Wednesday, January 19, 2011


Another integration. I was thinking about a portion of my essay about maintaining consistent habits, how consistent habits lead to consistent performance, and I realize that the part about setting consistent expectations could really be put to use in my life. Now that I think of it, a lot of things are only approximate in my life, aren't they? And again, approximate standards lead to approximate performance. Just how fast do I wash dishes in the morning? Or make my bed? Or get dressed? Do I have any measurements I could utilize to compare my actions day to day? No.

To enhance my career life I've purchased a stopwatch to take to work with me, which I'll use to meticulously time how quickly I complete certain tasks. I used to use my cellphone for this, but it's far too pesky; a real stopwatch is much more portable and efficient to use. At first I thought I would keep its use solely to my work life, but now I'm seeing much greater applications. Simply, my purpose is to time myself doing certain tasks in order to set standards, which I can then obligate myself to uphold or improve consistently from then on. This is a variation of my Mental Calvin Ball games.

Without such timing practices, I think, how can I motivate myself to remain rigorously consistent? Without measurements I can only say to myself that I worked "kinda fast" or "kinda faster/slower" on a daily basis since my mind is not capable of keeping as precise time measurements as a stopwatch. With a stopwatch, I can set records and hold myself responsible for maintaining and improving them, and if I do drop the ball significantly then the growing numbers on the display are sufficient to make me feel guilty and ashamed of my efforts.

Furthermore, this method's nature as a Mental Calvin Ball game makes upholding a consistent performance much more exciting. When I hit start I suddenly feel invigorated to explode into my best effort since I know I'm competing against myself at my best, and an additional element of excitement is involved in trying to uphold the same standard even as the context changes, as nothing is ever consistently messy to the same degree when I clean. Matters become not only rigorous in expectations, but also a race to do the same high-quality job in a lesser amount of time. The more meticulously I use my stopwatch, the more often I can consistently challenge myself as a person.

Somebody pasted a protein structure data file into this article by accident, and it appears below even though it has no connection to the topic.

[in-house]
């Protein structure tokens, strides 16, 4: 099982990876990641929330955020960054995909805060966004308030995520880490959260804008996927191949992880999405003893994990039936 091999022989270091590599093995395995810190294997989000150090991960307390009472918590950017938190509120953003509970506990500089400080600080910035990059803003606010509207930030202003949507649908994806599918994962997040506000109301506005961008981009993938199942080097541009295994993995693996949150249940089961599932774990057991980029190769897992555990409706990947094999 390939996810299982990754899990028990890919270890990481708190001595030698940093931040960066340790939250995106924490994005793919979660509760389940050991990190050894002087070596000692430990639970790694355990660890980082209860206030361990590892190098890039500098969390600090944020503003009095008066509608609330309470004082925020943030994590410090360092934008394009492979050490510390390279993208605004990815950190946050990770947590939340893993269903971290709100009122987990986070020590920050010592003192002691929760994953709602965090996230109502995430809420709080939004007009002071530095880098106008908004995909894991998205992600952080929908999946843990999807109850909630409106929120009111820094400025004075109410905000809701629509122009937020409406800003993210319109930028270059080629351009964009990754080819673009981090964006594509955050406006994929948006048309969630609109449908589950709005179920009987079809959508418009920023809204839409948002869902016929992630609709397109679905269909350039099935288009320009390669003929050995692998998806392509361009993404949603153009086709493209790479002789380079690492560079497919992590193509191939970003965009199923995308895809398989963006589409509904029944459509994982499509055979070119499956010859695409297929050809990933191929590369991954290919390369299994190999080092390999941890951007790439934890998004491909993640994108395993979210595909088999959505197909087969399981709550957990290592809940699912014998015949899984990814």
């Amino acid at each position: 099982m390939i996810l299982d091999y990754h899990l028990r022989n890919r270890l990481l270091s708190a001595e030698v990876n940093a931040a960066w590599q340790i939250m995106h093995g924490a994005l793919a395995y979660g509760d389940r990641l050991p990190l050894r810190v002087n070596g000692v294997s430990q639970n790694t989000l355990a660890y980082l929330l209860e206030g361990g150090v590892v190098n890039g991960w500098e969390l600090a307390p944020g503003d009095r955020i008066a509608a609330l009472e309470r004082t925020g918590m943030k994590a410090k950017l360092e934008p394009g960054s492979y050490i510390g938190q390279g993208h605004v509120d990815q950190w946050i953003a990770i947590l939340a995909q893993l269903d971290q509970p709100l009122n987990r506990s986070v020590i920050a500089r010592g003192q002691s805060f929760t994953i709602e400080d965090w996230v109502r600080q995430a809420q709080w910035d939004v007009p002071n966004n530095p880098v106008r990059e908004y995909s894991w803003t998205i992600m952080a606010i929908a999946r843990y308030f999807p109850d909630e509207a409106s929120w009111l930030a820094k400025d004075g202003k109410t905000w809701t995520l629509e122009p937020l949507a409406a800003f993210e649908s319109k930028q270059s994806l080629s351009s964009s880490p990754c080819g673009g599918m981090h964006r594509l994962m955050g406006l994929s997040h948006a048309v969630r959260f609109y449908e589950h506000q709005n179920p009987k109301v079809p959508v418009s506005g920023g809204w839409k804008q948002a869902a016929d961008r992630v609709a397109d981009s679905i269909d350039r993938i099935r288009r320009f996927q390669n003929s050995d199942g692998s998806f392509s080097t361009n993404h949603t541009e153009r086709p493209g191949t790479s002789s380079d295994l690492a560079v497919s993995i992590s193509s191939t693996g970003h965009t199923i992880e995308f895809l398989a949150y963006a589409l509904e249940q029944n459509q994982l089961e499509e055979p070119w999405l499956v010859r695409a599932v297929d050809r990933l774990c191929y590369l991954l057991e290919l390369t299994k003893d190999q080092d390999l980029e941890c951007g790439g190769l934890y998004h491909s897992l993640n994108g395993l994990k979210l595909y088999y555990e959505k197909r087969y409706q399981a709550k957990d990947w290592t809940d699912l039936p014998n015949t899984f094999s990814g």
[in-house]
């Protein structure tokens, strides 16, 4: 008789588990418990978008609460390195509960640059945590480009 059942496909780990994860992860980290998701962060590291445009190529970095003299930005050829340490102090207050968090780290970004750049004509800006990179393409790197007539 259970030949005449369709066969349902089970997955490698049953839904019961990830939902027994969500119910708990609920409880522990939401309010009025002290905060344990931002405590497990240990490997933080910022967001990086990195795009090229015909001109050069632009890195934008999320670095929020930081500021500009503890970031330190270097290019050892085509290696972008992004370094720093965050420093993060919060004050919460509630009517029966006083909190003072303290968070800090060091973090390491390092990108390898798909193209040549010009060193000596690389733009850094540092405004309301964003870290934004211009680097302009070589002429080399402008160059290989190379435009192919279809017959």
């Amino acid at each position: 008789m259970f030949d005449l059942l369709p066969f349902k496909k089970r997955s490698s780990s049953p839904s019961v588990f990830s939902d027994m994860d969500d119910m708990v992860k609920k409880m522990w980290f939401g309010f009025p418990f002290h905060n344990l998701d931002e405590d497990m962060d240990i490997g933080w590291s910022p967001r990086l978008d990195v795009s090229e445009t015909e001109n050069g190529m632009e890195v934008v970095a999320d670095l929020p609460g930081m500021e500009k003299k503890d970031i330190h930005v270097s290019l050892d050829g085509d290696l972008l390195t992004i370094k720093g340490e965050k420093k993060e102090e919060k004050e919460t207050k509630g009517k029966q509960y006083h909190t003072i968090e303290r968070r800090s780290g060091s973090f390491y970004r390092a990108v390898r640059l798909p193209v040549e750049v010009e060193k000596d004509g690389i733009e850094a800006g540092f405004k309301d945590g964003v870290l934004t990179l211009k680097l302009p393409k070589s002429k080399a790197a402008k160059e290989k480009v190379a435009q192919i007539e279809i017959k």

But why restrain this practice to my workplace? I've noticed, for instance, that at home I'll often wash my meal dishes at a very lazy pace since I'm under no obligation to get it done at a particular speed and because I sense no difference between this day's effort and the next. Again: It's kinda-sorta-maybe okay/fast. A stopwatch in my home eliminates any excuse for lazing about in my chores: There will be records, and guilt-trips in not upholding them. Given long-term practice, I should be able to eliminate a lot of wasteful idleness in my habits.

I won't time myself, of course, doing recreational activities such a grocery shopping (which I enjoy due to my culinary interests), but I do intend on timing myself as much as absolutely possible: Taking out the garbage, laying down my bedding, getting dressed and undressed, and more. I haven't thought of much yet, but with mental awareness I'm sure my list of times will grow.

I haven't used my stopwatch much as of yet, but already I love it. It doesn't make moving fast uncomfortable and stressful; rather, it makes it exciting and fun. Will I set a new time? is always the thought to have. It's possible that I could grow to love my stopwatch so much that I keep it in my pocket at all times as part of my necessary nerd-gear.

If you find that you have a hard time motivating yourself to "get moving," then try timing yourself: The measurements, the facts of reality, will be a sufficient enough motivator.

1 comment:

  1. Damn it. I clearly scheduled this for Wednesday, but for whatever reason it published immediately. What the heck Blogger?


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